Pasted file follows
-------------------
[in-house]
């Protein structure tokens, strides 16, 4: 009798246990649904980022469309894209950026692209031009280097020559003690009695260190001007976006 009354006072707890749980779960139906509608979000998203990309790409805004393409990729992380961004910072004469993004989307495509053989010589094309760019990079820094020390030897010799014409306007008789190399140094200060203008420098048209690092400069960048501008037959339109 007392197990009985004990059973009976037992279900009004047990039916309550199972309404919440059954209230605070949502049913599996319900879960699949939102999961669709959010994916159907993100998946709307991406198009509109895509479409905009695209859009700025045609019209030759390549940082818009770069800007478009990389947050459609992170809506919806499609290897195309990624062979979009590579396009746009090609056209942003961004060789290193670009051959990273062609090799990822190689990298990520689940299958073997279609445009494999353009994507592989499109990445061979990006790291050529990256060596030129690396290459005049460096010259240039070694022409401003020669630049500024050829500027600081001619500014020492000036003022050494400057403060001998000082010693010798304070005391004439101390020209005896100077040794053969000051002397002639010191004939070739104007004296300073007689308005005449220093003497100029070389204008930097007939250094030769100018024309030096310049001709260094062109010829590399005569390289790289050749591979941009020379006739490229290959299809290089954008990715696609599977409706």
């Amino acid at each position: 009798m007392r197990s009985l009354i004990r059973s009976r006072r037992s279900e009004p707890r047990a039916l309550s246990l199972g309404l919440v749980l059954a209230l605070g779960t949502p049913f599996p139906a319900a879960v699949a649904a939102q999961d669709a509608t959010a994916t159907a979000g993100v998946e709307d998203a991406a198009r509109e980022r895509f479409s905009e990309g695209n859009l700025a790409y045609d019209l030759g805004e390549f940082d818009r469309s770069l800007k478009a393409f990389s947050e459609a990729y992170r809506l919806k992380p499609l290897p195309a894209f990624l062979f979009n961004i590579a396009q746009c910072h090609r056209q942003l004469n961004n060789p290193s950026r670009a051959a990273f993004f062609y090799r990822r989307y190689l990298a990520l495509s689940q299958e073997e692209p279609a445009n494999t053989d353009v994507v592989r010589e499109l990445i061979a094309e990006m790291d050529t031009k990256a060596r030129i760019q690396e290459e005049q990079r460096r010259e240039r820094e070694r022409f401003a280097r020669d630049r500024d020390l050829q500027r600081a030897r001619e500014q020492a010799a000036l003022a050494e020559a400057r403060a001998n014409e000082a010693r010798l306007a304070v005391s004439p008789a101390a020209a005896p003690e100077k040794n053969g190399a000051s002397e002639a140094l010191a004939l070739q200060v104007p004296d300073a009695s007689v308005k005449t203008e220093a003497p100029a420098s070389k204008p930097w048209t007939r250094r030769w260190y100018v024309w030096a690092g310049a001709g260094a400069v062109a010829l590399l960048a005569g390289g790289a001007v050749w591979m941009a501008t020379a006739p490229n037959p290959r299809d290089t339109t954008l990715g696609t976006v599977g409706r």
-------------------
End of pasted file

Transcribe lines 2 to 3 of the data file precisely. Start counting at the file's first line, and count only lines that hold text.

């Protein structure tokens, strides 16, 4: 009798246990649904980022469309894209950026692209031009280097020559003690009695260190001007976006 009354006072707890749980779960139906509608979000998203990309790409805004393409990729992380961004910072004469993004989307495509053989010589094309760019990079820094020390030897010799014409306007008789190399140094200060203008420098048209690092400069960048501008037959339109 007392197990009985004990059973009976037992279900009004047990039916309550199972309404919440059954209230605070949502049913599996319900879960699949939102999961669709959010994916159907993100998946709307991406198009509109895509479409905009695209859009700025045609019209030759390549940082818009770069800007478009990389947050459609992170809506919806499609290897195309990624062979979009590579396009746009090609056209942003961004060789290193670009051959990273062609090799990822190689990298990520689940299958073997279609445009494999353009994507592989499109990445061979990006790291050529990256060596030129690396290459005049460096010259240039070694022409401003020669630049500024050829500027600081001619500014020492000036003022050494400057403060001998000082010693010798304070005391004439101390020209005896100077040794053969000051002397002639010191004939070739104007004296300073007689308005005449220093003497100029070389204008930097007939250094030769100018024309030096310049001709260094062109010829590399005569390289790289050749591979941009020379006739490229290959299809290089954008990715696609599977409706």
């Amino acid at each position: 009798m007392r197990s009985l009354i004990r059973s009976r006072r037992s279900e009004p707890r047990a039916l309550s246990l199972g309404l919440v749980l059954a209230l605070g779960t949502p049913f599996p139906a319900a879960v699949a649904a939102q999961d669709a509608t959010a994916t159907a979000g993100v998946e709307d998203a991406a198009r509109e980022r895509f479409s905009e990309g695209n859009l700025a790409y045609d019209l030759g805004e390549f940082d818009r469309s770069l800007k478009a393409f990389s947050e459609a990729y992170r809506l919806k992380p499609l290897p195309a894209f990624l062979f979009n961004i590579a396009q746009c910072h090609r056209q942003l004469n961004n060789p290193s950026r670009a051959a990273f993004f062609y090799r990822r989307y190689l990298a990520l495509s689940q299958e073997e692209p279609a445009n494999t053989d353009v994507v592989r010589e499109l990445i061979a094309e990006m790291d050529t031009k990256a060596r030129i760019q690396e290459e005049q990079r460096r010259e240039r820094e070694r022409f401003a280097r020669d630049r500024d020390l050829q500027r600081a030897r001619e500014q020492a010799a000036l003022a050494e020559a400057r403060a001998n014409e000082a010693r010798l306007a304070v005391s004439p008789a101390a020209a005896p003690e100077k040794n053969g190399a000051s002397e002639a140094l010191a004939l070739q200060v104007p004296d300073a009695s007689v308005k005449t203008e220093a003497p100029a420098s070389k204008p930097w048209t007939r250094r030769w260190y100018v024309w030096a690092g310049a001709g260094a400069v062109a010829l590399l960048a005569g390289g790289a001007v050749w591979m941009a501008t020379a006739p490229n037959p290959r299809d290089t339109t954008l990715g696609t976006v599977g409706r």